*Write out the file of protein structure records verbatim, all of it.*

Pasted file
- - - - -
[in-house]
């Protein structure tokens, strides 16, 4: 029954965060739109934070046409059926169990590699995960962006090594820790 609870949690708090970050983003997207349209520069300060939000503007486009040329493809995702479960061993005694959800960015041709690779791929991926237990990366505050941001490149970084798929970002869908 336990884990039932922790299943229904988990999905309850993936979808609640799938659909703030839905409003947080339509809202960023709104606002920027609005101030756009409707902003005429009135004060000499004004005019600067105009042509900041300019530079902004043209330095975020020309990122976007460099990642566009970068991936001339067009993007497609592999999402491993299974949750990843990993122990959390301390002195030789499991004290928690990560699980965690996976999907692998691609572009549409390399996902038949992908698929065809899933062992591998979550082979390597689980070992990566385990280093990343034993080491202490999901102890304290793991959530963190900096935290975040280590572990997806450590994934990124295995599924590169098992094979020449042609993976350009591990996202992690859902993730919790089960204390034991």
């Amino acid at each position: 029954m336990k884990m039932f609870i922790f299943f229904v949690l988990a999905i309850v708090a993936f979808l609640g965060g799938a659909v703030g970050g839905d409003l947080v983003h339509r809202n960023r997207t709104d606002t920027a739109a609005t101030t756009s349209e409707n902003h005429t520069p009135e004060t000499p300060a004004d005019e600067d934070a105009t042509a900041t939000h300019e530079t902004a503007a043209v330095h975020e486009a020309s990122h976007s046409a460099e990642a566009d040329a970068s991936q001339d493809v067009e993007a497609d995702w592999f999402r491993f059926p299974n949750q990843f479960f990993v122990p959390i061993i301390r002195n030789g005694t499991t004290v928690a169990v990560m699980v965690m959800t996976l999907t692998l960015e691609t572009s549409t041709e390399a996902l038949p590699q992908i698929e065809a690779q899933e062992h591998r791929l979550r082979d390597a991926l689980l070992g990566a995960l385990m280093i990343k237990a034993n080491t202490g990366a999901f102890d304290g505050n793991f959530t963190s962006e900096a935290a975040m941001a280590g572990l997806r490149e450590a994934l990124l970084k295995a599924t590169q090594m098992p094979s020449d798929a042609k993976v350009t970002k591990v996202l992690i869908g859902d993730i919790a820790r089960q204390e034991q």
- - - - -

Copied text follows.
[in-house]
């Protein structure tokens, strides 16, 4: 029954965060739109934070046409059926169990590699995960962006090594820790 609870949690708090970050983003997207349209520069300060939000503007486009040329493809995702479960061993005694959800960015041709690779791929991926237990990366505050941001490149970084798929970002869908 336990884990039932922790299943229904988990999905309850993936979808609640799938659909703030839905409003947080339509809202960023709104606002920027609005101030756009409707902003005429009135004060000499004004005019600067105009042509900041300019530079902004043209330095975020020309990122976007460099990642566009970068991936001339067009993007497609592999999402491993299974949750990843990993122990959390301390002195030789499991004290928690990560699980965690996976999907692998691609572009549409390399996902038949992908698929065809899933062992591998979550082979390597689980070992990566385990280093990343034993080491202490999901102890304290793991959530963190900096935290975040280590572990997806450590994934990124295995599924590169098992094979020449042609993976350009591990996202992690859902993730919790089960204390034991």
């Amino acid at each position: 029954m336990k884990m039932f609870i922790f299943f229904v949690l988990a999905i309850v708090a993936f979808l609640g965060g799938a659909v703030g970050g839905d409003l947080v983003h339509r809202n960023r997207t709104d606002t920027a739109a609005t101030t756009s349209e409707n902003h005429t520069p009135e004060t000499p300060a004004d005019e600067d934070a105009t042509a900041t939000h300019e530079t902004a503007a043209v330095h975020e486009a020309s990122h976007s046409a460099e990642a566009d040329a970068s991936q001339d493809v067009e993007a497609d995702w592999f999402r491993f059926p299974n949750q990843f479960f990993v122990p959390i061993i301390r002195n030789g005694t499991t004290v928690a169990v990560m699980v965690m959800t996976l999907t692998l960015e691609t572009s549409t041709e390399a996902l038949p590699q992908i698929e065809a690779q899933e062992h591998r791929l979550r082979d390597a991926l689980l070992g990566a995960l385990m280093i990343k237990a034993n080491t202490g990366a999901f102890d304290g505050n793991f959530t963190s962006e900096a935290a975040m941001a280590g572990l997806r490149e450590a994934l990124l970084k295995a599924t590169q090594m098992p094979s020449d798929a042609k993976v350009t970002k591990v996202l992690i869908g859902d993730i919790a820790r089960q204390e034991q």